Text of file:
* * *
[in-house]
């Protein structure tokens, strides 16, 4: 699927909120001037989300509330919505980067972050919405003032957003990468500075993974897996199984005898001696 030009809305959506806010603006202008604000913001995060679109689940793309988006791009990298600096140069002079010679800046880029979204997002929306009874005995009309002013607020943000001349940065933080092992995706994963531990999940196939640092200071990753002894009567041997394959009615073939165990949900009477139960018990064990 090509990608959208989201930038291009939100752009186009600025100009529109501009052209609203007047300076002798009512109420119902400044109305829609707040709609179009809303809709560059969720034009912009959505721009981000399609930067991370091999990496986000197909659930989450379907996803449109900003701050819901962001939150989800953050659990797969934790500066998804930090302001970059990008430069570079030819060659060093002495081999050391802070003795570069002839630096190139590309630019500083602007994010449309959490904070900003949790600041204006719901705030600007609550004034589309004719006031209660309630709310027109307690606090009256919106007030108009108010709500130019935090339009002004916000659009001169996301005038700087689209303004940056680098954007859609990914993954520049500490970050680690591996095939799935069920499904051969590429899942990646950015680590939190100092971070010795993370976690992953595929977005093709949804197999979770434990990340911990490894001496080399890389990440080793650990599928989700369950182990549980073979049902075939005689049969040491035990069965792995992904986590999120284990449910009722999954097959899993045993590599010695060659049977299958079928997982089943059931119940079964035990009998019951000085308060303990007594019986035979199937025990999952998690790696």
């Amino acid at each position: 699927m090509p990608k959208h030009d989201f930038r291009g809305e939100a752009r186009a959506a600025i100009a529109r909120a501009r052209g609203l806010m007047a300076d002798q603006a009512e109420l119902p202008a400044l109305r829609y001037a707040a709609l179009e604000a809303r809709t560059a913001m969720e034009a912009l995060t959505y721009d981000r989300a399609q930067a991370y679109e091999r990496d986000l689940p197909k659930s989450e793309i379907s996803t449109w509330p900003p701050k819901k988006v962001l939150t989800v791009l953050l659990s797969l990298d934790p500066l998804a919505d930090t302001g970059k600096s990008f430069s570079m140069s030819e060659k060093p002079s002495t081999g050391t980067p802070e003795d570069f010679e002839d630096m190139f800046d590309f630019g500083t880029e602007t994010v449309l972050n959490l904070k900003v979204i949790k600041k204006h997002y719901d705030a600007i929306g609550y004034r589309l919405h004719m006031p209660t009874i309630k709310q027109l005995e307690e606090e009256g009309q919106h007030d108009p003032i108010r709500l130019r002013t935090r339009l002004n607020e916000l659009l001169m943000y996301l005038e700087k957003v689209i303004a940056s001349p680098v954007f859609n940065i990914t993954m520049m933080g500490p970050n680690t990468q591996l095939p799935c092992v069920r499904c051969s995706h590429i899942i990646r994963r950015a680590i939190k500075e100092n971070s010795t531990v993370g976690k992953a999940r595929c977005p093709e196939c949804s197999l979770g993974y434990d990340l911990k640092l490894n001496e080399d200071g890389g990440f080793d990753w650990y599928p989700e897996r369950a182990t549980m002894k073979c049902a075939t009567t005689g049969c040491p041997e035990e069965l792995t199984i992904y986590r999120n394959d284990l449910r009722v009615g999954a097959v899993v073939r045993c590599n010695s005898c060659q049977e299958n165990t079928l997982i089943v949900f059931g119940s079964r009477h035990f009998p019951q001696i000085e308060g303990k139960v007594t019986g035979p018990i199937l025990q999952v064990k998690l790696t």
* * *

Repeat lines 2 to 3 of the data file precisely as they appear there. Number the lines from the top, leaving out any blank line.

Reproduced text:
């Protein structure tokens, strides 16, 4: 699927909120001037989300509330919505980067972050919405003032957003990468500075993974897996199984005898001696 030009809305959506806010603006202008604000913001995060679109689940793309988006791009990298600096140069002079010679800046880029979204997002929306009874005995009309002013607020943000001349940065933080092992995706994963531990999940196939640092200071990753002894009567041997394959009615073939165990949900009477139960018990064990 090509990608959208989201930038291009939100752009186009600025100009529109501009052209609203007047300076002798009512109420119902400044109305829609707040709609179009809303809709560059969720034009912009959505721009981000399609930067991370091999990496986000197909659930989450379907996803449109900003701050819901962001939150989800953050659990797969934790500066998804930090302001970059990008430069570079030819060659060093002495081999050391802070003795570069002839630096190139590309630019500083602007994010449309959490904070900003949790600041204006719901705030600007609550004034589309004719006031209660309630709310027109307690606090009256919106007030108009108010709500130019935090339009002004916000659009001169996301005038700087689209303004940056680098954007859609990914993954520049500490970050680690591996095939799935069920499904051969590429899942990646950015680590939190100092971070010795993370976690992953595929977005093709949804197999979770434990990340911990490894001496080399890389990440080793650990599928989700369950182990549980073979049902075939005689049969040491035990069965792995992904986590999120284990449910009722999954097959899993045993590599010695060659049977299958079928997982089943059931119940079964035990009998019951000085308060303990007594019986035979199937025990999952998690790696």
């Amino acid at each position: 699927m090509p990608k959208h030009d989201f930038r291009g809305e939100a752009r186009a959506a600025i100009a529109r909120a501009r052209g609203l806010m007047a300076d002798q603006a009512e109420l119902p202008a400044l109305r829609y001037a707040a709609l179009e604000a809303r809709t560059a913001m969720e034009a912009l995060t959505y721009d981000r989300a399609q930067a991370y679109e091999r990496d986000l689940p197909k659930s989450e793309i379907s996803t449109w509330p900003p701050k819901k988006v962001l939150t989800v791009l953050l659990s797969l990298d934790p500066l998804a919505d930090t302001g970059k600096s990008f430069s570079m140069s030819e060659k060093p002079s002495t081999g050391t980067p802070e003795d570069f010679e002839d630096m190139f800046d590309f630019g500083t880029e602007t994010v449309l972050n959490l904070k900003v979204i949790k600041k204006h997002y719901d705030a600007i929306g609550y004034r589309l919405h004719m006031p209660t009874i309630k709310q027109l005995e307690e606090e009256g009309q919106h007030d108009p003032i108010r709500l130019r002013t935090r339009l002004n607020e916000l659009l001169m943000y996301l005038e700087k957003v689209i303004a940056s001349p680098v954007f859609n940065i990914t993954m520049m933080g500490p970050n680690t990468q591996l095939p799935c092992v069920r499904c051969s995706h590429i899942i990646r994963r950015a680590i939190k500075e100092n971070s010795t531990v993370g976690k992953a999940r595929c977005p093709e196939c949804s197999l979770g993974y434990d990340l911990k640092l490894n001496e080399d200071g890389g990440f080793d990753w650990y599928p989700e897996r369950a182990t549980m002894k073979c049902a075939t009567t005689g049969c040491p041997e035990e069965l792995t199984i992904y986590r999120n394959d284990l449910r009722v009615g999954a097959v899993v073939r045993c590599n010695s005898c060659q049977e299958n165990t079928l997982i089943v949900f059931g119940s079964r009477h035990f009998p019951q001696i000085e308060g303990k139960v007594t019986g035979p018990i199937l025990q999952v064990k998690l790696t």